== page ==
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Home | Film Review: Hysterical (1983)

Film Review: Hysterical (1983)


A burned out writer retreats to a northwest town called Hellview to write the great American novel. Unfortunately for him, the lighthouse he is renting is inhabited by the spirit of a woman who killed herself there one hundred years before and now wants him to replace her lost love, Captain Howdy. When Captain Howdy is resurrected, two daring adventure seekers are brought in to solve the case and find out the secret of the lighthouse


In horror movies, one must be careful naming a film something like Hysterical – the jokes practically write themselves for critics, especially if the film is egregiously terrible. Going into Hysterical, it’s a difficult task to not mentally prepare oneself to continuously think of puns with the word “hysterical” in them. And during the opening of the Hudson Brothers’ movie, the awful acting, stiff dialogue, and very poor special effects indicate that what’s to come in the next hour and a half will be hysterically bad.

But once the narrative gets back to normal and focuses on main character Frederic Lansing/Casper (Bill Hudson – the character changes his name in the film), it’s obvious that Hysterical’s opening section is meant to be extremely tongue-in-cheek. The rest of the film follows this idea, opting for many scenes that riff off of horror movies and slapstick humor that apes Abbott and Costello.

The film centers around the small town of Hellview, where Lansing, a budding writer in the smarmy genre of erotic fiction, travels to get away from all of the hustle and bustle of the city. He stays in a lighthouse, and he’s sufficiently warned away from it by the looney of the town who continues to reappear with his signature phrase, “You’re doomed!” And so Lansing is – the lighthouse houses a ghost of a woman who killed herself, her lover the lighthouse captain, and his wife after an affair went awry. Now, she wants to raise the dead of the town and take a man back to the grave for her.

Enter the other Hudson brothers, Mark and Brett Hudson, as Dr. Paul and Fritz, respectively. They’re called in to investigate the missing body of the lighthouse captain, who has come back from the grave to kill off the residents of the town.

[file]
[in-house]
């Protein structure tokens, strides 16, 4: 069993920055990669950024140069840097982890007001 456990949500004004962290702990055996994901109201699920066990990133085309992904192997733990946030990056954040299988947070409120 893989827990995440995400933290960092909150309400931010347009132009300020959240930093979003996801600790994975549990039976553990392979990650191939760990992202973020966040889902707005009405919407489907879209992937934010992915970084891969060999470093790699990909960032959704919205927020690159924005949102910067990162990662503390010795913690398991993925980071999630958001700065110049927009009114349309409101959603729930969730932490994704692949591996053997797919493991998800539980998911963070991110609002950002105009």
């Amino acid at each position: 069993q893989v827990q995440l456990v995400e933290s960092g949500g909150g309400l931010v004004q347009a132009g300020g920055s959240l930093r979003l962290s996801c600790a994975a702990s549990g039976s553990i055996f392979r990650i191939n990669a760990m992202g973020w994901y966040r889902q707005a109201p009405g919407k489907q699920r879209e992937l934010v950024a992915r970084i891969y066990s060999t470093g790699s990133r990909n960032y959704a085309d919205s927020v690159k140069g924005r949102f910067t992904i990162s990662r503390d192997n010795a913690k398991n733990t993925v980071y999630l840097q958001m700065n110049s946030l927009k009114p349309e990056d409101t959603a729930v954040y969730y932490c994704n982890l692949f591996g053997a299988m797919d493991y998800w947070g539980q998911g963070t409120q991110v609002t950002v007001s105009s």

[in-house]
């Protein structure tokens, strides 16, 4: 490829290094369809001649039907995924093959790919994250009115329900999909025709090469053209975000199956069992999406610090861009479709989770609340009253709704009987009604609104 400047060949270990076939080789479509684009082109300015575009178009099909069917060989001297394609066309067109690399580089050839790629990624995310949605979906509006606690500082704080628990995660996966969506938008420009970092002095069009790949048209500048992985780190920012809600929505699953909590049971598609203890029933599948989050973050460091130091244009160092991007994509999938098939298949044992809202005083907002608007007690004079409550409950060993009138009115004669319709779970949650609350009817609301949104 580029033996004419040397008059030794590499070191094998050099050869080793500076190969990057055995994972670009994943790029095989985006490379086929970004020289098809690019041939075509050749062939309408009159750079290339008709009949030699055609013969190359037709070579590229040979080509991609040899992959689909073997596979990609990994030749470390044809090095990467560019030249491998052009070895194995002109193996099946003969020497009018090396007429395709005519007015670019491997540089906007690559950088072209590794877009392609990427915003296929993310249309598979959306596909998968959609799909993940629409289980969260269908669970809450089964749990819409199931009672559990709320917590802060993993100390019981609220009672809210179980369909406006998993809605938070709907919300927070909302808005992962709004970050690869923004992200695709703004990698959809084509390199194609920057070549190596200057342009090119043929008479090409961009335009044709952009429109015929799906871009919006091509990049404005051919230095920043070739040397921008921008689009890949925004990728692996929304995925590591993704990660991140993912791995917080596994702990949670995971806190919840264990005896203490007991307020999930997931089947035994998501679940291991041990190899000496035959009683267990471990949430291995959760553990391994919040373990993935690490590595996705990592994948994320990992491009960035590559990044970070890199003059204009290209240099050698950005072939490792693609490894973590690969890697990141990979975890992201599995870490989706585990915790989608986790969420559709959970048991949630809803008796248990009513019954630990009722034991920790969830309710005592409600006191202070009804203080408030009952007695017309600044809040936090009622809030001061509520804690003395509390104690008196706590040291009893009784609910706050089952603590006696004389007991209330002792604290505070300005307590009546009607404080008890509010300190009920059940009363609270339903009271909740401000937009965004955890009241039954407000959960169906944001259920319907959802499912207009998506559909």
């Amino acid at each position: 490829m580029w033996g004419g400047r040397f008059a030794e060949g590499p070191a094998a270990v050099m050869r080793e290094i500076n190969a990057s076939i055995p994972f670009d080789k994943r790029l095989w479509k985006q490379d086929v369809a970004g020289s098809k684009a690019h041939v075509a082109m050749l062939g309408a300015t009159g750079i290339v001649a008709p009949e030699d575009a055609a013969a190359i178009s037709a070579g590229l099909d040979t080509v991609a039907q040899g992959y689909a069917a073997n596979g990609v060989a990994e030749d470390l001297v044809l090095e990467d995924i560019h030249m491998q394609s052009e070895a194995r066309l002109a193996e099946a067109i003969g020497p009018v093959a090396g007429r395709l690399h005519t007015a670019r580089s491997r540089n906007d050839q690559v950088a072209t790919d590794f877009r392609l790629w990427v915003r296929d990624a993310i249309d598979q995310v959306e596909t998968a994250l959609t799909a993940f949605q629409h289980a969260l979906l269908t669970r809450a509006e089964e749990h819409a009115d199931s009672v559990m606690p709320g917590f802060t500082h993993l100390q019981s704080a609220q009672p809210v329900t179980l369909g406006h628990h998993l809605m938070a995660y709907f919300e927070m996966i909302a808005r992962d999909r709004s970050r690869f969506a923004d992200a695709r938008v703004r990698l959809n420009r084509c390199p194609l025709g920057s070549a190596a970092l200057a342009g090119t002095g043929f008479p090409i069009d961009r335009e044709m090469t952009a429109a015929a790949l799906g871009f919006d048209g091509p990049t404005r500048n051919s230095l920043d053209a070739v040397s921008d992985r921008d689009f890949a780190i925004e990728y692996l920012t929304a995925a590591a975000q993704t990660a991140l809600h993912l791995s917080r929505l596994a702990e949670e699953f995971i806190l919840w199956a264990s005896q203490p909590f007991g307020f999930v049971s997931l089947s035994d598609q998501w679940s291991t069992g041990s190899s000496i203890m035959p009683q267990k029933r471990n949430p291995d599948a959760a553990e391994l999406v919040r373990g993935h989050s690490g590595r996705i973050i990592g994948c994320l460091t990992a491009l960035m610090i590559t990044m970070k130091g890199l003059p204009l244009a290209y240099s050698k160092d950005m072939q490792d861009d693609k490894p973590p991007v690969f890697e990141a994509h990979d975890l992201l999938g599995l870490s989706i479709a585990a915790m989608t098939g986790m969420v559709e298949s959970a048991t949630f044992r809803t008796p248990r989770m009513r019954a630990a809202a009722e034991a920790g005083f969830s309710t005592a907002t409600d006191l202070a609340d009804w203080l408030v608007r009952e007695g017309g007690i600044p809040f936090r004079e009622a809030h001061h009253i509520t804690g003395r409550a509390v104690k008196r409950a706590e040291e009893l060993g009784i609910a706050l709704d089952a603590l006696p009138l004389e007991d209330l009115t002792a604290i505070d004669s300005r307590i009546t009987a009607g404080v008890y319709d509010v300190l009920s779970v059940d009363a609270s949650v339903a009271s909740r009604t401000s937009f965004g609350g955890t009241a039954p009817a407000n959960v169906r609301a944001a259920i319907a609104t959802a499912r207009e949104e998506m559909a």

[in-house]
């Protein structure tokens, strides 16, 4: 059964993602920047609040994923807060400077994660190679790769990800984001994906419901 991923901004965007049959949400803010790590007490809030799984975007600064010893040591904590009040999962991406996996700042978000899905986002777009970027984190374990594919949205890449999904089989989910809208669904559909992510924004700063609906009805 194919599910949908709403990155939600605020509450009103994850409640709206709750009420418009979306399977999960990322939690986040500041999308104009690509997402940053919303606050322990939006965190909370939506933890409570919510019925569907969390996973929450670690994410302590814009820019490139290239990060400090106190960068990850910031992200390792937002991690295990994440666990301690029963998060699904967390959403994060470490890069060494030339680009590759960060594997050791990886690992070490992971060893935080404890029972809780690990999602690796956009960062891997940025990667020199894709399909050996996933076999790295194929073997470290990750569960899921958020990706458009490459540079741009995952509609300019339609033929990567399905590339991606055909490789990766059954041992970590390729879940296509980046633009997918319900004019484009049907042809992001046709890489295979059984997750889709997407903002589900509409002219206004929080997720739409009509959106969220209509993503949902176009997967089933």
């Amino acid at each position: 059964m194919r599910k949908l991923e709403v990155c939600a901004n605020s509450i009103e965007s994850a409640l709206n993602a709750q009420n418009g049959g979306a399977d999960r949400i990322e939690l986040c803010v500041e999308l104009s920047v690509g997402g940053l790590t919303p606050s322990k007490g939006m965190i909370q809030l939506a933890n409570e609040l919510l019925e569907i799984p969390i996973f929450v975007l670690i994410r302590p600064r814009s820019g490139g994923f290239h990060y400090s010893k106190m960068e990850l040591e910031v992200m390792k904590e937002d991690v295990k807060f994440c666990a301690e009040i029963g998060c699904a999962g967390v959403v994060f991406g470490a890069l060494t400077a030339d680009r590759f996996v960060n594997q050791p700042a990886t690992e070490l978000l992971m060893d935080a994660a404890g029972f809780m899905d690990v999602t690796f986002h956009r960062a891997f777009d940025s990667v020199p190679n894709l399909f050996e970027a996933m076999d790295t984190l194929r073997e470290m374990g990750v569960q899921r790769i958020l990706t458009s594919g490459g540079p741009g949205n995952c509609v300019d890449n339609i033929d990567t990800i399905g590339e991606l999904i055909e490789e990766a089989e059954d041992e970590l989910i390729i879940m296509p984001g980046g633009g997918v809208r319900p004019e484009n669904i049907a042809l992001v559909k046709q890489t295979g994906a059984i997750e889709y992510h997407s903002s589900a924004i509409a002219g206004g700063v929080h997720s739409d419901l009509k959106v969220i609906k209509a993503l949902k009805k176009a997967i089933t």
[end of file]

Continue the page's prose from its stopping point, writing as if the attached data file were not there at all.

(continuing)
From then on, slapstick humor ensues. The Hudsons’ brand of humor involves wordplay, inane situational comedy, and the slapstick mimicking the Three Stooges; it’s fairly juvenile stuff, and if not for the nudity, some cursing, and a bit of violence, youngsters might have been able to enjoy Hysterical as a film that slowly envelopes them in the world of horror.

Your enjoyment of Hysterical, then, depends on how funny the Hudsons’ comedy is to you. I found it often hilarious, and sometimes hit-or-miss; however, it does take a bit of childish humor to work, and the film doesn’t really sustain this situational comedy over time. By the end of the film, it’s obvious that the Hudson brothers’ brand of humor works better over short periods rather than film-length storylines.

There are numerous references to films throughout Hysterical; the obvious warnings by the town crazy stem from Friday the 13th and other slashers, while an exorcism scene rips entire pages from The Exorcist. Ghost stories are reused; the Zomboogie, a lengthy scene where the zombies fall into choreographed dance, apparently predates Michael Jackson’s “Thriller” video.

There’s a lot for fans of horror to enjoy. With that said, those who don’t have a deep background in the genre might find Hysterical less than humorous; it really takes a love of the genre and a juvenile sense of humor to enjoy the film. Because the plot is fairly shoddy, there’s not much point in watching Hysterical only for the story – it rarely takes itself seriously, and some events just don’t make sense entirely. There’s a love story in here somewhere, but it’s a completely distracted and sarcastic affair that’s mostly meant to mock other movies rather than enhance the film.

The Hudson brothers never really made a dent in film; even Hysterical seems fairly overlooked by the masses, although one look at IMDb shows that it does have its fair share of cult followers. While Hysterical isn’t as funny, or as suspenseful, as its title suggests, it does have its charm and its moments of humor. Whether one will enjoy it depends on their own sense of humor and their fascination with horror. It’s obviously dated since its release in 1983, but the homages it presents come from some great horror films. Hysterical is definitely worth a look, as long as you can get into its brand of humor.

Hysterical (1983)

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